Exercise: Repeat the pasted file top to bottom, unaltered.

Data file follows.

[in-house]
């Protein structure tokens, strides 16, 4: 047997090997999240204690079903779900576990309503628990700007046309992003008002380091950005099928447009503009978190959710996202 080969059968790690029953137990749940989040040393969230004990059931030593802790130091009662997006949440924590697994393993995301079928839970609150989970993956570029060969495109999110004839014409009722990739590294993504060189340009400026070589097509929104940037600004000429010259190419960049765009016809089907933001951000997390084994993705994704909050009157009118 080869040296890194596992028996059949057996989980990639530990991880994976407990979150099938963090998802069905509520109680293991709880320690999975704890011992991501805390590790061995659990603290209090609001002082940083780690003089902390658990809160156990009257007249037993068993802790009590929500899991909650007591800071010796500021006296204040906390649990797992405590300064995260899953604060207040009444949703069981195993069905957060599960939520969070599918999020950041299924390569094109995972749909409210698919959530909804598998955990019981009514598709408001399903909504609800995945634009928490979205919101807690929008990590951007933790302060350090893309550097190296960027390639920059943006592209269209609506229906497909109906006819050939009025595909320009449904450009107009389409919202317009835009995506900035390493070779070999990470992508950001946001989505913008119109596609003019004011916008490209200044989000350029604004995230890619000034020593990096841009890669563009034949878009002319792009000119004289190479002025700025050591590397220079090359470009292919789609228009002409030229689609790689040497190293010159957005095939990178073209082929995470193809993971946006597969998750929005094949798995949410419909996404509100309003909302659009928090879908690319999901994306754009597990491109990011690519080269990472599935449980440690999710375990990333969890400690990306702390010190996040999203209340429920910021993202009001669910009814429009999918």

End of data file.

[in-house]
């Protein structure tokens, strides 16, 4: 047997090997999240204690079903779900576990309503628990700007046309992003008002380091950005099928447009503009978190959710996202 080969059968790690029953137990749940989040040393969230004990059931030593802790130091009662997006949440924590697994393993995301079928839970609150989970993956570029060969495109999110004839014409009722990739590294993504060189340009400026070589097509929104940037600004000429010259190419960049765009016809089907933001951000997390084994993705994704909050009157009118 080869040296890194596992028996059949057996989980990639530990991880994976407990979150099938963090998802069905509520109680293991709880320690999975704890011992991501805390590790061995659990603290209090609001002082940083780690003089902390658990809160156990009257007249037993068993802790009590929500899991909650007591800071010796500021006296204040906390649990797992405590300064995260899953604060207040009444949703069981195993069905957060599960939520969070599918999020950041299924390569094109995972749909409210698919959530909804598998955990019981009514598709408001399903909504609800995945634009928490979205919101807690929008990590951007933790302060350090893309550097190296960027390639920059943006592209269209609506229906497909109906006819050939009025595909320009449904450009107009389409919202317009835009995506900035390493070779070999990470992508950001946001989505913008119109596609003019004011916008490209200044989000350029604004995230890619000034020593990096841009890669563009034949878009002319792009000119004289190479002025700025050591590397220079090359470009292919789609228009002409030229689609790689040497190293010159957005095939990178073209082929995470193809993971946006597969998750929005094949798995949410419909996404509100309003909302659009928090879908690319999901994306754009597990491109990011690519080269990472599935449980440690999710375990990333969890400690990306702390010190996040999203209340429920910021993202009001669910009814429009999918």